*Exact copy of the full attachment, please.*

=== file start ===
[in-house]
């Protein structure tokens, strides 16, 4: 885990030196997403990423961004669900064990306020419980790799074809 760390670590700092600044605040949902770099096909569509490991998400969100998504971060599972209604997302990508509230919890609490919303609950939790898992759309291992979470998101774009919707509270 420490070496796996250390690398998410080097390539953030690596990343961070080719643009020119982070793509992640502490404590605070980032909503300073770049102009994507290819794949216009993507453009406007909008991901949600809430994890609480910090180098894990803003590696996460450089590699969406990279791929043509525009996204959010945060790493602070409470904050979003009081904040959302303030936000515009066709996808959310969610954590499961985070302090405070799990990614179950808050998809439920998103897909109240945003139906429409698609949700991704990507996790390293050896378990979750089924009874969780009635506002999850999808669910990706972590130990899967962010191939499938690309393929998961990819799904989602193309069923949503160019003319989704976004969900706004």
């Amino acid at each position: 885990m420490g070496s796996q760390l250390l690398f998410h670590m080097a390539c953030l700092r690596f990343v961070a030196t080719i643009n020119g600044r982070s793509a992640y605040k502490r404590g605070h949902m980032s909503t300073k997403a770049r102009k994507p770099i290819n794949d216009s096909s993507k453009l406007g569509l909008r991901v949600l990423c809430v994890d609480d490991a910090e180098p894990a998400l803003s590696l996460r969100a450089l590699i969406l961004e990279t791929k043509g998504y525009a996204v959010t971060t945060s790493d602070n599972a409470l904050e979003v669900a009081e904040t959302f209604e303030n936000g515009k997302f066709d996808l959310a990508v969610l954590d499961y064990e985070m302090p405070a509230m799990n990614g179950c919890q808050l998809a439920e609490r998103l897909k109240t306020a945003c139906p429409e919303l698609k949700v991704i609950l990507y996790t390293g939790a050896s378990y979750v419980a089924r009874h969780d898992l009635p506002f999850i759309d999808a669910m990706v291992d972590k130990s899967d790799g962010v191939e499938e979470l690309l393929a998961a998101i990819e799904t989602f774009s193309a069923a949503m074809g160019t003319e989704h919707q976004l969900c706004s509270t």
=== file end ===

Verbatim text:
[in-house]
């Protein structure tokens, strides 16, 4: 885990030196997403990423961004669900064990306020419980790799074809 760390670590700092600044605040949902770099096909569509490991998400969100998504971060599972209604997302990508509230919890609490919303609950939790898992759309291992979470998101774009919707509270 420490070496796996250390690398998410080097390539953030690596990343961070080719643009020119982070793509992640502490404590605070980032909503300073770049102009994507290819794949216009993507453009406007909008991901949600809430994890609480910090180098894990803003590696996460450089590699969406990279791929043509525009996204959010945060790493602070409470904050979003009081904040959302303030936000515009066709996808959310969610954590499961985070302090405070799990990614179950808050998809439920998103897909109240945003139906429409698609949700991704990507996790390293050896378990979750089924009874969780009635506002999850999808669910990706972590130990899967962010191939499938690309393929998961990819799904989602193309069923949503160019003319989704976004969900706004």
């Amino acid at each position: 885990m420490g070496s796996q760390l250390l690398f998410h670590m080097a390539c953030l700092r690596f990343v961070a030196t080719i643009n020119g600044r982070s793509a992640y605040k502490r404590g605070h949902m980032s909503t300073k997403a770049r102009k994507p770099i290819n794949d216009s096909s993507k453009l406007g569509l909008r991901v949600l990423c809430v994890d609480d490991a910090e180098p894990a998400l803003s590696l996460r969100a450089l590699i969406l961004e990279t791929k043509g998504y525009a996204v959010t971060t945060s790493d602070n599972a409470l904050e979003v669900a009081e904040t959302f209604e303030n936000g515009k997302f066709d996808l959310a990508v969610l954590d499961y064990e985070m302090p405070a509230m799990n990614g179950c919890q808050l998809a439920e609490r998103l897909k109240t306020a945003c139906p429409e919303l698609k949700v991704i609950l990507y996790t390293g939790a050896s378990y979750v419980a089924r009874h969780d898992l009635p506002f999850i759309d999808a669910m990706v291992d972590k130990s899967d790799g962010v191939e499938e979470l690309l393929a998961a998101i990819e799904t989602f774009s193309a069923a949503m074809g160019t003319e989704h919707q976004l969900c706004s509270t």